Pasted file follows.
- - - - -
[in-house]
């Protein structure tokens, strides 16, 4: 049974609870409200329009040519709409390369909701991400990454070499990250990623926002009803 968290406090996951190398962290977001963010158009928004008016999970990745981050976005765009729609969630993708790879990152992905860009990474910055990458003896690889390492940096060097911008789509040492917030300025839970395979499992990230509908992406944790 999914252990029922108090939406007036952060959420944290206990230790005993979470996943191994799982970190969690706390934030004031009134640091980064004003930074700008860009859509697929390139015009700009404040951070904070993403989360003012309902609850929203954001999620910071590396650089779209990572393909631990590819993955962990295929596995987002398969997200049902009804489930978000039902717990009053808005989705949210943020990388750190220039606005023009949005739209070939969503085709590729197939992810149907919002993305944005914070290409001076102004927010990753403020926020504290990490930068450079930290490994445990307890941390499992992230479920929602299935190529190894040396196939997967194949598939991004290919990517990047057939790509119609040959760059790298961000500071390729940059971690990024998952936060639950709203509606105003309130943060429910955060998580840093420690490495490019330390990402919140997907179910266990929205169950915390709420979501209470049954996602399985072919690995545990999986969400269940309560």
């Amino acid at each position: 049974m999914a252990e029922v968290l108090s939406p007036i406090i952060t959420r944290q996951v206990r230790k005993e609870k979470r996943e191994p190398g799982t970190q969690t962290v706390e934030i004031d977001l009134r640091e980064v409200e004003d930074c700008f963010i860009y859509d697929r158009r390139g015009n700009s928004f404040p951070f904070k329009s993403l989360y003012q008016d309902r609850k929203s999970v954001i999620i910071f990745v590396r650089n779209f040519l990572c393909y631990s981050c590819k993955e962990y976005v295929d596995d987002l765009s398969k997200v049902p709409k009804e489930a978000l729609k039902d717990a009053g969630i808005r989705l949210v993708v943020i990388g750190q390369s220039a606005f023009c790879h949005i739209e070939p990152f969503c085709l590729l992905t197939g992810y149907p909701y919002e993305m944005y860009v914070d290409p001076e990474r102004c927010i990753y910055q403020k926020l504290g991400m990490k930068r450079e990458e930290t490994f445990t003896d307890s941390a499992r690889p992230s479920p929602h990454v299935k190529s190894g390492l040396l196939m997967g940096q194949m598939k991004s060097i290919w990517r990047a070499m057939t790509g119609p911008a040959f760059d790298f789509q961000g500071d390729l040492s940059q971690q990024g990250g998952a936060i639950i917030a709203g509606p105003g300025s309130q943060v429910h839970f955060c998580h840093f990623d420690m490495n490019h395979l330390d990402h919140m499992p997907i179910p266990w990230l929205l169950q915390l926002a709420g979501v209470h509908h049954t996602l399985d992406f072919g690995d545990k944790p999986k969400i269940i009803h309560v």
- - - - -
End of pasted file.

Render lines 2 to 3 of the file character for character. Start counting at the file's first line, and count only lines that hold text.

């Protein structure tokens, strides 16, 4: 049974609870409200329009040519709409390369909701991400990454070499990250990623926002009803 968290406090996951190398962290977001963010158009928004008016999970990745981050976005765009729609969630993708790879990152992905860009990474910055990458003896690889390492940096060097911008789509040492917030300025839970395979499992990230509908992406944790 999914252990029922108090939406007036952060959420944290206990230790005993979470996943191994799982970190969690706390934030004031009134640091980064004003930074700008860009859509697929390139015009700009404040951070904070993403989360003012309902609850929203954001999620910071590396650089779209990572393909631990590819993955962990295929596995987002398969997200049902009804489930978000039902717990009053808005989705949210943020990388750190220039606005023009949005739209070939969503085709590729197939992810149907919002993305944005914070290409001076102004927010990753403020926020504290990490930068450079930290490994445990307890941390499992992230479920929602299935190529190894040396196939997967194949598939991004290919990517990047057939790509119609040959760059790298961000500071390729940059971690990024998952936060639950709203509606105003309130943060429910955060998580840093420690490495490019330390990402919140997907179910266990929205169950915390709420979501209470049954996602399985072919690995545990999986969400269940309560």
């Amino acid at each position: 049974m999914a252990e029922v968290l108090s939406p007036i406090i952060t959420r944290q996951v206990r230790k005993e609870k979470r996943e191994p190398g799982t970190q969690t962290v706390e934030i004031d977001l009134r640091e980064v409200e004003d930074c700008f963010i860009y859509d697929r158009r390139g015009n700009s928004f404040p951070f904070k329009s993403l989360y003012q008016d309902r609850k929203s999970v954001i999620i910071f990745v590396r650089n779209f040519l990572c393909y631990s981050c590819k993955e962990y976005v295929d596995d987002l765009s398969k997200v049902p709409k009804e489930a978000l729609k039902d717990a009053g969630i808005r989705l949210v993708v943020i990388g750190q390369s220039a606005f023009c790879h949005i739209e070939p990152f969503c085709l590729l992905t197939g992810y149907p909701y919002e993305m944005y860009v914070d290409p001076e990474r102004c927010i990753y910055q403020k926020l504290g991400m990490k930068r450079e990458e930290t490994f445990t003896d307890s941390a499992r690889p992230s479920p929602h990454v299935k190529s190894g390492l040396l196939m997967g940096q194949m598939k991004s060097i290919w990517r990047a070499m057939t790509g119609p911008a040959f760059d790298f789509q961000g500071d390729l040492s940059q971690q990024g990250g998952a936060i639950i917030a709203g509606p105003g300025s309130q943060v429910h839970f955060c998580h840093f990623d420690m490495n490019h395979l330390d990402h919140m499992p997907i179910p266990w990230l929205l169950q915390l926002a709420g979501v209470h509908h049954t996602l399985d992406f072919g690995d545990k944790p999986k969400i269940i009803h309560v």